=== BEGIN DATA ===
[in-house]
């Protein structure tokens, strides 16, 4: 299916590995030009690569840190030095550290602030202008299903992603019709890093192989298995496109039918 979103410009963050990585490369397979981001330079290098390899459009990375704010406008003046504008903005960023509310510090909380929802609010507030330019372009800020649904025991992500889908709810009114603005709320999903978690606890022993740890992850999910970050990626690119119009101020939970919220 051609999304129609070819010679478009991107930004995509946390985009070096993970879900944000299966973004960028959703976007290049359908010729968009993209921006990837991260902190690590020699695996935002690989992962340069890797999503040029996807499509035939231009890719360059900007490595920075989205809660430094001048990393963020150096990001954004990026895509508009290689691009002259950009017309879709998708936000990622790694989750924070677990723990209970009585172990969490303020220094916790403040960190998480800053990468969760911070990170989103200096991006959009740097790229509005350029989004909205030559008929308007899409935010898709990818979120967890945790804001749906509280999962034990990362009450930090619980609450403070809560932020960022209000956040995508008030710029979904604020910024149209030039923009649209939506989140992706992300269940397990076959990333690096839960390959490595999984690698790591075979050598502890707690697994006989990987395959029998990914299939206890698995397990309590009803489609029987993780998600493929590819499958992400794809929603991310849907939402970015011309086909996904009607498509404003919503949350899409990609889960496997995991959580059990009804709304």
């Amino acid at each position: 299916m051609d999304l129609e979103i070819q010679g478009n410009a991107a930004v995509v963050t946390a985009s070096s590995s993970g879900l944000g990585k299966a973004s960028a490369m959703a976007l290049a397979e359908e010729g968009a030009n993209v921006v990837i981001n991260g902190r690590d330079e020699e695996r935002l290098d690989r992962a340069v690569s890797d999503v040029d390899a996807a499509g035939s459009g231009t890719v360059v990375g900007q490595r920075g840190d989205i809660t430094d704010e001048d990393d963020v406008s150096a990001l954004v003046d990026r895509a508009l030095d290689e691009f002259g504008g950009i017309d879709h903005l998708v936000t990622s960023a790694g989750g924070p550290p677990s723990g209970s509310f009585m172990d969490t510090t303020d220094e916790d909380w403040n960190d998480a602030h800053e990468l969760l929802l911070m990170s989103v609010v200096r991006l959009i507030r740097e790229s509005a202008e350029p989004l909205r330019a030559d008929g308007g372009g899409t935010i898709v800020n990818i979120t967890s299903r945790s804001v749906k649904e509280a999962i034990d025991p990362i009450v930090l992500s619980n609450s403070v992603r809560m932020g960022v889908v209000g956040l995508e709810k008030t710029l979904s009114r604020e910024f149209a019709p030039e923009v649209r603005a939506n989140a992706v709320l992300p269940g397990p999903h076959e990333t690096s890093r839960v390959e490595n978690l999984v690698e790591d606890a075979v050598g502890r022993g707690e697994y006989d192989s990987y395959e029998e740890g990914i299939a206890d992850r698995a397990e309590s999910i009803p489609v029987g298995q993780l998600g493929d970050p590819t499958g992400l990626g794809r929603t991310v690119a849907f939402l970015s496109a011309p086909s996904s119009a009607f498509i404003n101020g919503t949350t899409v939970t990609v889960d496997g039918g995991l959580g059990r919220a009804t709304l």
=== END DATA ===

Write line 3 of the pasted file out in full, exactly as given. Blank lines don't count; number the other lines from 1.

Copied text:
């Amino acid at each position: 299916m051609d999304l129609e979103i070819q010679g478009n410009a991107a930004v995509v963050t946390a985009s070096s590995s993970g879900l944000g990585k299966a973004s960028a490369m959703a976007l290049a397979e359908e010729g968009a030009n993209v921006v990837i981001n991260g902190r690590d330079e020699e695996r935002l290098d690989r992962a340069v690569s890797d999503v040029d390899a996807a499509g035939s459009g231009t890719v360059v990375g900007q490595r920075g840190d989205i809660t430094d704010e001048d990393d963020v406008s150096a990001l954004v003046d990026r895509a508009l030095d290689e691009f002259g504008g950009i017309d879709h903005l998708v936000t990622s960023a790694g989750g924070p550290p677990s723990g209970s509310f009585m172990d969490t510090t303020d220094e916790d909380w403040n960190d998480a602030h800053e990468l969760l929802l911070m990170s989103v609010v200096r991006l959009i507030r740097e790229s509005a202008e350029p989004l909205r330019a030559d008929g308007g372009g899409t935010i898709v800020n990818i979120t967890s299903r945790s804001v749906k649904e509280a999962i034990d025991p990362i009450v930090l992500s619980n609450s403070v992603r809560m932020g960022v889908v209000g956040l995508e709810k008030t710029l979904s009114r604020e910024f149209a019709p030039e923009v649209r603005a939506n989140a992706v709320l992300p269940g397990p999903h076959e990333t690096s890093r839960v390959e490595n978690l999984v690698e790591d606890a075979v050598g502890r022993g707690e697994y006989d192989s990987y395959e029998e740890g990914i299939a206890d992850r698995a397990e309590s999910i009803p489609v029987g298995q993780l998600g493929d970050p590819t499958g992400l990626g794809r929603t991310v690119a849907f939402l970015s496109a011309p086909s996904s119009a009607f498509i404003n101020g919503t949350t899409v939970t990609v889960d496997g039918g995991l959580g059990r919220a009804t709304l």